A better web framework - Part 1

As I have mentioned before, design patterns are one of my favorite areas of computer science. Well, design patterns have a close association with web frameworks, so web frameworks are definitely another favorite area of mine. They both help speed up the development process by providing a structure for applications. Since Ruby on Rails took off a couple years ago, other web frameworks have sprung up in many other languages. None of these have met my needs at Webmail.us.

The webmail application I work on is very different than many other Web 2.0 applications, which is why most of the existing frameworks don’t work for us.

  • There are no page refreshes and therefore:
    • Most drawing is done by Javascript
    • All data transfered is JSON encoded
    • Email, Calendar, Tasks, Contacts, Settings are all combined into 1 application which means:
    • Large memory footprint
    • Javascript performance very important
    • On the fly loading of HTML, Javascript, and CSS is a must

For the past few months, I have been thinking about what I really need in a web framework. Just like Rails, an MVC framework would need to be the base. In Part 1, I will just talk about the MVC foundation for this framework.


An ActiveRecord type object would provide the MySQL data abstraction. I have mentioned that I have been working on my own implementation for a while, so I won’t go into too much detail on this. Basically, for a complicated web application, most existing model abstractions don’t work very well. With complicated JOIN’s, WHERE’s, and subquerys, something different must be used.


A templating mechanism must exist to have a complete web framework. Current view abstractions won’t work in webmail. Since webmail never refreshes, going to the server every time we need to populate a template is troublesome. The templating mechanism in the better web framework would allow a template to be used in PHP or in Javascript.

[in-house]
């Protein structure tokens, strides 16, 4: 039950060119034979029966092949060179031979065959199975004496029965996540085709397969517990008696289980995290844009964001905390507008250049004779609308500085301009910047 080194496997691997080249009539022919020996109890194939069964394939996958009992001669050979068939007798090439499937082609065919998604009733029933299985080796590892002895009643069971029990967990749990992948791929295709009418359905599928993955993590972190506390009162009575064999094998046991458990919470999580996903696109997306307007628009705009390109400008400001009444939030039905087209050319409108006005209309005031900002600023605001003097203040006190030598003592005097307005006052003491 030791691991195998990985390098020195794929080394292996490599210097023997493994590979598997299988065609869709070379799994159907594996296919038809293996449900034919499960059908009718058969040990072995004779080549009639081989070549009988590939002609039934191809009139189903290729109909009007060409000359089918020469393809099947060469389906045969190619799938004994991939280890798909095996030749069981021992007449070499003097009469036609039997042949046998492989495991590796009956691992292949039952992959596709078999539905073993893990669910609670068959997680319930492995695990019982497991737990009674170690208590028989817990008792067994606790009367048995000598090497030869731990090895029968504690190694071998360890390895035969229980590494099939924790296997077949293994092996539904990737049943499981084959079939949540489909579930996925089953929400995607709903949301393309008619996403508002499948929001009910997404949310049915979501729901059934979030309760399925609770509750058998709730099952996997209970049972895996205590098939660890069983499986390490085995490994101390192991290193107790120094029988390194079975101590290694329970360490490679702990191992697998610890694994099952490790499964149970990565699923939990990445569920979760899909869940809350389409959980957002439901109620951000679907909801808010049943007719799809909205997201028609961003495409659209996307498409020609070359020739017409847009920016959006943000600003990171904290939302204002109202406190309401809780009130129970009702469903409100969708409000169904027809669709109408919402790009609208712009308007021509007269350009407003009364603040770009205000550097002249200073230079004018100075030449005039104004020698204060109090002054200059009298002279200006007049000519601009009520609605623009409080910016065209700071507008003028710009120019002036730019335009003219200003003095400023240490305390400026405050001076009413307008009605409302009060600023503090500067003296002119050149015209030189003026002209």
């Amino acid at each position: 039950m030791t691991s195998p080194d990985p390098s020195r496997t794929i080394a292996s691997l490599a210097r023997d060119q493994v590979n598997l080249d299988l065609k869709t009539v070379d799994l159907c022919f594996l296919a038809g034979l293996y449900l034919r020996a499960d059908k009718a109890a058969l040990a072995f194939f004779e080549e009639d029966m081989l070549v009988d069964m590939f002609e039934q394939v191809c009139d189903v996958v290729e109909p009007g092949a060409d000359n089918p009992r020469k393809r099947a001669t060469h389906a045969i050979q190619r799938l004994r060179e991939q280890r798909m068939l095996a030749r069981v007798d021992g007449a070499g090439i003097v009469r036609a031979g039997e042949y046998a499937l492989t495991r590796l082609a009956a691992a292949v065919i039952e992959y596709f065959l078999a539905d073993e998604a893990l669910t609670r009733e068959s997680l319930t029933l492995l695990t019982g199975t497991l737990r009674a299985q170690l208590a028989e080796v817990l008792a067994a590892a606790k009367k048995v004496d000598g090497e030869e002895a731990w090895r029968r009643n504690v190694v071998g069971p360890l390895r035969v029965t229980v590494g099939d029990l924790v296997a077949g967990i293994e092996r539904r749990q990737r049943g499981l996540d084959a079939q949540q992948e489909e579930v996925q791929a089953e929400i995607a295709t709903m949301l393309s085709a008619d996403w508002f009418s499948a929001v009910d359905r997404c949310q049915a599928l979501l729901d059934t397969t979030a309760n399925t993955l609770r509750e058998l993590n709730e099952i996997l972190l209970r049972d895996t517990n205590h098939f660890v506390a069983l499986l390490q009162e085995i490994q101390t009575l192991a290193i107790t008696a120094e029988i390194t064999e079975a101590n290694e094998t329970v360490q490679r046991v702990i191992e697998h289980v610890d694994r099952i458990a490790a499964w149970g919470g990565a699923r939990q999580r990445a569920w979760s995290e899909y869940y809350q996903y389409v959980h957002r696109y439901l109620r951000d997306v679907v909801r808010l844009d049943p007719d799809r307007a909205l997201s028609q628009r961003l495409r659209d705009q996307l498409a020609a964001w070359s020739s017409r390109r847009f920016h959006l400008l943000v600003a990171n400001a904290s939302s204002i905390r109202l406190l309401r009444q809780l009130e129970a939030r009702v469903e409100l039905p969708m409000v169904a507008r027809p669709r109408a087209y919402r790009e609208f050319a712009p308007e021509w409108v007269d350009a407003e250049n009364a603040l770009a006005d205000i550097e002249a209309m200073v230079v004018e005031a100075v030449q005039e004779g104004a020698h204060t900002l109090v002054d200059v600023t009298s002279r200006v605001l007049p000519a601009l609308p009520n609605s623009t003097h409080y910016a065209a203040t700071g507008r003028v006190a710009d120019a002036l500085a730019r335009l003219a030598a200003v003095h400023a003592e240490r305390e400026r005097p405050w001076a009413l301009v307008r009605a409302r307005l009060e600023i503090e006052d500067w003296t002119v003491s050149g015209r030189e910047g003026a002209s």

If a template is used in Javascript, once it is downloaded once, it wouldn’t have to be downloaded again. The hard part about a Javascript template is the inability to have loops and the need for slow regular expression parsing.

If a template request in Javascript has to make a server request every time a template needs to be populated, speed becomes an issue. This is fine for large templates, but what about small widget templates? Making a server request for a small element increases 1. latency and 2. server load which in turn increases latency even more.


Controllers are the backbone of a web framework. I like how Rail works with a controller class where each data request is mapped to a function call. This seems effective to me and needs little modification.


I know what you must be thinking: Your MVC design isn’t that much different than Rails. Well, that’s true, but remember this is part 1. The MVC design is just the foundation of a better web framework. Rails is popular because it is useful, so it is definitely a good starting point for developing a new framework.

Shout out to Mike for his work on Javascript templates.